Following an “urgent review” of his visa by Department of Immigration authorities, Shiite cleric Farrokh Sekaleshfar pre-empted any decision and left the country overnight.

Sekaleshfar was quoted in a 2013 talk at the University of Michigan as saying the death penalty was appropriate for homosexuals in certain cases. Malcolm Turnbull said there was no place in Australia for people who “preached hate”, and Immigration Minister Peter Dutton welcomed Sekaleshar’s decision to leave on Sky this morning — but there is no indication that Sekaleshfar had any problems with his visa before the Orlando massacre.

Sekaleshar is only the latest in a long line of activists, academics and artists who have encountered issues with Australia’s Migration Act, particularly the “character test” contained in section 501 and the broad power it gives the immigration minister.

David Irving

The Holocaust “revisionist” historian applied for entry into Australia several times between 1992 and 2000, each time unsuccessfully. The initial ban was on the grounds Irving was “likely to become involved in activities disruptive to the Australian community or a group within the Australian community”.  In 2006, Irving served 13 months of a three-year sentence in Austria for Holocaust denial.

Tyler, the Creator

The violent, sexist and homophobic images in the shock rapper’s lyrics were the focus of a campaign from pop culture feminist group Collective Shout — whose website refers to him as a “pro-rape misogynist” — in the lead-up to his 2015 tour. As authorities considered whether to revoke his visa, Tyler abandoned his tour, tweeting Collective Shout leader Alison Coralie “you won” and claiming he had been banned. Tyler responded to the controversy in song, with Fuck It (language warning, obviously) taking searing aim at, among other things, Australia’s customs laws (“Tell Australia I’m sneaking in with a mic in my damn hand/instead of the vegetables that I packed in my backpack.”) Just as Johnny Cash never actually shot a man in Reno, Tyler, the Creator, has no criminal convictions (he was arrested for “inciting a riot” at South by Southwest music festival in 2014, but the charges were later dropped), unlike other artists to be recently denied entry to Australia, such as Snoop Dogg or Chris Brown.

Troy Newman

The anti-abortion activist had his visa revoked while he was en route to Australia in late September 2015, on the grounds he posed a risk to public safety. This was justified with a passage from his 2003 book Their Blood Cries Out, in which he argued that doctors who perform abortions were murderers and therefore should be subject to the death penalty. Undeterred, Newman came to Australia anyway, and was promptly deported after a few days in detention at Melbourne Airport.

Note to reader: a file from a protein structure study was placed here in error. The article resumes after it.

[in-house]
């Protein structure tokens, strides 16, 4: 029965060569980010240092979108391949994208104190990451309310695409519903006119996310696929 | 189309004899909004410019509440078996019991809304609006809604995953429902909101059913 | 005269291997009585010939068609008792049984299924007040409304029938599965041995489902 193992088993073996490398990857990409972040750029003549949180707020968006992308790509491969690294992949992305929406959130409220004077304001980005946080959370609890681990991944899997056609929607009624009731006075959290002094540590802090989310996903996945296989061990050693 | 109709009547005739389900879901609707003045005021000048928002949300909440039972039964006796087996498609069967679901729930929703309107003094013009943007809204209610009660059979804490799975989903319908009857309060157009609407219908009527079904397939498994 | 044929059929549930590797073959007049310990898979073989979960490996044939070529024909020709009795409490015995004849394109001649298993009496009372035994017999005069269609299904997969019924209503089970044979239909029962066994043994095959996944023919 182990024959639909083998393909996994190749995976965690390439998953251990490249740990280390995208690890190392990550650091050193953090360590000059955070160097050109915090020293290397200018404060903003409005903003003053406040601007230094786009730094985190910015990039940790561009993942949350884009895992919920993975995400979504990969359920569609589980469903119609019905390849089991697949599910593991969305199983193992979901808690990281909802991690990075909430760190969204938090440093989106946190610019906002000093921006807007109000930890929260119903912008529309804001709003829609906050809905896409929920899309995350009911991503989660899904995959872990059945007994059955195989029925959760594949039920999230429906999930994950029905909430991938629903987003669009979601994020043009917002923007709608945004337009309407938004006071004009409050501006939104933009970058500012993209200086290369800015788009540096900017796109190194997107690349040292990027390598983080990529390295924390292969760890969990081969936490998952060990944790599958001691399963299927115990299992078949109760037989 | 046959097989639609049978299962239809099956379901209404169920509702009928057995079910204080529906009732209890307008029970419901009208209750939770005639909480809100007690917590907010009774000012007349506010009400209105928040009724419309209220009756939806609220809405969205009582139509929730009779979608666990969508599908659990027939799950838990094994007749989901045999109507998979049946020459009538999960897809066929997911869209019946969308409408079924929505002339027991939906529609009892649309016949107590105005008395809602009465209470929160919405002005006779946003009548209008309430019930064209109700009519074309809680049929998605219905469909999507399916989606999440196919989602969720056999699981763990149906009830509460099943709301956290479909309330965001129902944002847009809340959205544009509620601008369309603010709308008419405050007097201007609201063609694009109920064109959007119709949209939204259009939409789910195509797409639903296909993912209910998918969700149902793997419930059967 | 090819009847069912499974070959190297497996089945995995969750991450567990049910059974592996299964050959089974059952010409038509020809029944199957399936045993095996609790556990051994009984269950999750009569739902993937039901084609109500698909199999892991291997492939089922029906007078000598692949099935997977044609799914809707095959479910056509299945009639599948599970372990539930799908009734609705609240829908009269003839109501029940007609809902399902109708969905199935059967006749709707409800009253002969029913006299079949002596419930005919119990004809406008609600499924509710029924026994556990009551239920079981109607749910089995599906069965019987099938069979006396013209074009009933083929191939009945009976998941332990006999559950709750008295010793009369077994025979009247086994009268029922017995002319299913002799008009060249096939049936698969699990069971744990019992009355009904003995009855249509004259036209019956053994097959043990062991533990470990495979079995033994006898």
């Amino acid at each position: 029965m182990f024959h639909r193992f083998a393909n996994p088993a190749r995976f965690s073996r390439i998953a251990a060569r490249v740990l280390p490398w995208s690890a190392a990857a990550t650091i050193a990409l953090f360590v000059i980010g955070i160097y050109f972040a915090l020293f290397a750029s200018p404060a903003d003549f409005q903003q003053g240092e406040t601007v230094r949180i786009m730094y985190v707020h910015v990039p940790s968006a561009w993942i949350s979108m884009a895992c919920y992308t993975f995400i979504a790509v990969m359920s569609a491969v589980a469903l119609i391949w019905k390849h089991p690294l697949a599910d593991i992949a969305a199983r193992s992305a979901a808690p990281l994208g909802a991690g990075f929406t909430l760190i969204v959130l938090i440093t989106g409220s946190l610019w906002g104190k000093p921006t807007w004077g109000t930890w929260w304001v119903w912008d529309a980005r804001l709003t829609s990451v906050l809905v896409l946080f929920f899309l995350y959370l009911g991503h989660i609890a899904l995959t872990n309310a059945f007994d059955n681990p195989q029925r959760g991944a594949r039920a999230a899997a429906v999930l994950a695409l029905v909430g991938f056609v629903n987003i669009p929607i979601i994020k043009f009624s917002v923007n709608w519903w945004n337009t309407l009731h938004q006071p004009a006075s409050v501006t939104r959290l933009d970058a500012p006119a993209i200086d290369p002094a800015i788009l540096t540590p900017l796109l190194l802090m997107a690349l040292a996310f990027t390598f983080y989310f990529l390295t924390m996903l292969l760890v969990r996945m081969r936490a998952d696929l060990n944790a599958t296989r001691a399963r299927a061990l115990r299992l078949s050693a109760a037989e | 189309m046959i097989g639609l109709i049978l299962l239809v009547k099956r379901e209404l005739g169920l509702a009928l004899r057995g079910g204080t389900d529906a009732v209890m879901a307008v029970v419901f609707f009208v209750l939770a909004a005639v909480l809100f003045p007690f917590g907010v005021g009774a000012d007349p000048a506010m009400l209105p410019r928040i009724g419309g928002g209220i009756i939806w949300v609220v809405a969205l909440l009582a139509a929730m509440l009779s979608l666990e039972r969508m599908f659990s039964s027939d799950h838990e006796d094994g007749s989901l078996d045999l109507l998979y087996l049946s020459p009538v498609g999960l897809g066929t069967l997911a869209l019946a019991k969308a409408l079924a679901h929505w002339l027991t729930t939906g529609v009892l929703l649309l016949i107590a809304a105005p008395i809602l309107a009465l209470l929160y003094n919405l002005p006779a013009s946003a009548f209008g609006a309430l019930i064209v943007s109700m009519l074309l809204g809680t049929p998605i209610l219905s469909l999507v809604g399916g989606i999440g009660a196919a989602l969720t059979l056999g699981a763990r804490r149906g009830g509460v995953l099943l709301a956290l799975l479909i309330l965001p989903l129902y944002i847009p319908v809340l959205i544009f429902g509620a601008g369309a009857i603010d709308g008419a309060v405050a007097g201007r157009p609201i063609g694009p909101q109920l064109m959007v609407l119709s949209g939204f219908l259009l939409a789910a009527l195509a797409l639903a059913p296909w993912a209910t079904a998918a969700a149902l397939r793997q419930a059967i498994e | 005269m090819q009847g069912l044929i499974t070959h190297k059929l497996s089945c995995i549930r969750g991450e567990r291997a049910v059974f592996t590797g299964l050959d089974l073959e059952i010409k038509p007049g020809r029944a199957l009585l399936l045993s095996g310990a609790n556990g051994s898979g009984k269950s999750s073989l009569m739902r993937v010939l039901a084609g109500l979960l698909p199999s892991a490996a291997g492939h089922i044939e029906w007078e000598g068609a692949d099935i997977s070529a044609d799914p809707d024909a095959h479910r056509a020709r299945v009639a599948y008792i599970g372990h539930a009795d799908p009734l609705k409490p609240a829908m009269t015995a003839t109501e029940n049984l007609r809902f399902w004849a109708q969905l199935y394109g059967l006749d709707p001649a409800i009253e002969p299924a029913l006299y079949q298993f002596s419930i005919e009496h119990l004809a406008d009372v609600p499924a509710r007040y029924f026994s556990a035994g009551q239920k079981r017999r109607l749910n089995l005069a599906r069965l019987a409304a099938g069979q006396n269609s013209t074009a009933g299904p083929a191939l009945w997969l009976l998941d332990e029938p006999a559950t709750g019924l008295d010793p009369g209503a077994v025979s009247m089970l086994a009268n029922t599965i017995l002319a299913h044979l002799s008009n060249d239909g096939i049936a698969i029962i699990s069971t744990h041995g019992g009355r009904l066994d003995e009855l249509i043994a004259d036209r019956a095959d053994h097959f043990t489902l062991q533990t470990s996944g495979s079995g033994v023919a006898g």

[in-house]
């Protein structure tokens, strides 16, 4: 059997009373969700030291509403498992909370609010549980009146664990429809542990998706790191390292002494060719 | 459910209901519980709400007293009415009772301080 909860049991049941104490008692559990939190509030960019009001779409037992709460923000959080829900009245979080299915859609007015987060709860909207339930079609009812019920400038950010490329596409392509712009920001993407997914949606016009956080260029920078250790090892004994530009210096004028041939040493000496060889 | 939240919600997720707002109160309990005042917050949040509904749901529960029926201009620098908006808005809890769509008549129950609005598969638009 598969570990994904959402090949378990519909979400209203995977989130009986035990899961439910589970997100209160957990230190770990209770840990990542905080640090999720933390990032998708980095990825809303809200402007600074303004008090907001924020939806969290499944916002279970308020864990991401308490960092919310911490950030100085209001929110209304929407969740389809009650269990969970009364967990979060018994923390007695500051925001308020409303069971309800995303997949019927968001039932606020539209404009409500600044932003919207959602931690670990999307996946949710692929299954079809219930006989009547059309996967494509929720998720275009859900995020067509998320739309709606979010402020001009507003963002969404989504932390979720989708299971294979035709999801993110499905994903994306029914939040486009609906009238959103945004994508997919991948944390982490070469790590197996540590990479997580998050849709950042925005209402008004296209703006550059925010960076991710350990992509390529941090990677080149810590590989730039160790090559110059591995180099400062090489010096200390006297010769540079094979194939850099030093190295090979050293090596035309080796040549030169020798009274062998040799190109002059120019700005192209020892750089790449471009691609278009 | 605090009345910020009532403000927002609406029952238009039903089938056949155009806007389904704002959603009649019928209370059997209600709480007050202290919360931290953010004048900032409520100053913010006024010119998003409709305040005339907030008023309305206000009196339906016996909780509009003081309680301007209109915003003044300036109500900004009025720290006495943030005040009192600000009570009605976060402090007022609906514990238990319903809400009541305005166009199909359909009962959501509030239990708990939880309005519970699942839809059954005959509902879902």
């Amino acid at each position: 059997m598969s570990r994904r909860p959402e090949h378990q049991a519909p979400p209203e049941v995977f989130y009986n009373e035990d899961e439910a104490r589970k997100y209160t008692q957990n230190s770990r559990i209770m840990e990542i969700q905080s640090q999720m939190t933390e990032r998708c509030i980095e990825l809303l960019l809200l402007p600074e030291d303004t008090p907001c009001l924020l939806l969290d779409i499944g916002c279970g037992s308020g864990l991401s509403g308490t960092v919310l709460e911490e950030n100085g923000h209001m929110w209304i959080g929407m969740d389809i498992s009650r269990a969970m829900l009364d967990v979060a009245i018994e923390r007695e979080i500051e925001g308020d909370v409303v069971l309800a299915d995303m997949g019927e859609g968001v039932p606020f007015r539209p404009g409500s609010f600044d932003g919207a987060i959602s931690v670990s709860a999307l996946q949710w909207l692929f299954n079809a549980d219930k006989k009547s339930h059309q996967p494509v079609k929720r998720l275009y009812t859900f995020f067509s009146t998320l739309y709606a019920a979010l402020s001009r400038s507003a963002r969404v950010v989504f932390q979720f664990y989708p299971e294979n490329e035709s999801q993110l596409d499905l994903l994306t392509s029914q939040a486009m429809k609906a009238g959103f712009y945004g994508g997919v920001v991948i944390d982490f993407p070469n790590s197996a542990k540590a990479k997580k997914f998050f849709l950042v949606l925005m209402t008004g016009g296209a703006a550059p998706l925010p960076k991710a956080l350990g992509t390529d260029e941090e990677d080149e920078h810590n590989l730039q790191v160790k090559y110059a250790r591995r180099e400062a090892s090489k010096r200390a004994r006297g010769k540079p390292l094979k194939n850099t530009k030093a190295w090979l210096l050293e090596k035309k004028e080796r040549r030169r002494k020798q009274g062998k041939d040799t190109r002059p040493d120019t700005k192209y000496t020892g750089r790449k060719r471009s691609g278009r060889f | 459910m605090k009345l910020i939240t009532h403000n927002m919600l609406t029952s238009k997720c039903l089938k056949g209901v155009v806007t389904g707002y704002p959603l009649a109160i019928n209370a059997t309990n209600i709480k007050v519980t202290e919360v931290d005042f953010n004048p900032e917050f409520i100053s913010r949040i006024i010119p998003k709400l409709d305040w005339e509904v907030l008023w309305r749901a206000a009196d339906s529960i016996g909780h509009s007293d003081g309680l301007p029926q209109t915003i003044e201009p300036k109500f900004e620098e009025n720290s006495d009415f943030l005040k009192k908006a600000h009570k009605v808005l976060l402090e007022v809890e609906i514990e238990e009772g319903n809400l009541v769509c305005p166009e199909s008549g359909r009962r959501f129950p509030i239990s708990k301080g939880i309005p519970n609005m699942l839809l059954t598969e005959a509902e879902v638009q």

Geert Wilders

The Dutch politician, who favours a ban on all “Islamic immigration” to Western countries, travelled to Perth to help launch the Australian Liberty Alliance, a minor political party dedicated to “stopping the Islamisation of Australia”, in October 2015. Wilders has famously compared the Koran to Mein Kampf. There were calls for him to be banned from the country, which were ultimately not heeded. The party launch went ahead at a secret location with no media in attendance, but Wilders fronted a media conference in the fern garden at state Parliament to announce ALA’s Senate candidates.

Julien Blanc

The “pick-up artist” who runs the Pimp My Game website was initially successful  in his application to travel to Australia for a series of seminars on seducing women in October 2014. His courting tips included various acts of abuse. Public outcry followed, and then-immigration minister Scott Morrison revoked his visa and he was forced to leave. In February 2016, Return Of Kings neo-masculinist Daryush “Roosh” Valizadeh, who argued rape should be legal on private property, vaguely mooted a series of “tribal” meetings in Australia. Dutton was petitioned to deny him a visa, but Valizadeh cancelled his trip before applying.

Eminem

Rapper Eminem has toured Australia in 2001, 2011 and 2014. There have been protests each time, but he’s always been allowed in. Like Tyler, the Creator, the controversy focused largely on the content of his lyrics. Unlike Tyler, Eminem actually has a criminal conviction to his name. Also unlike Tyler, the Creator, Eminem is white. Make of that what you will.

Peter Fray

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Peter Fray
Editor-in-chief of Crikey

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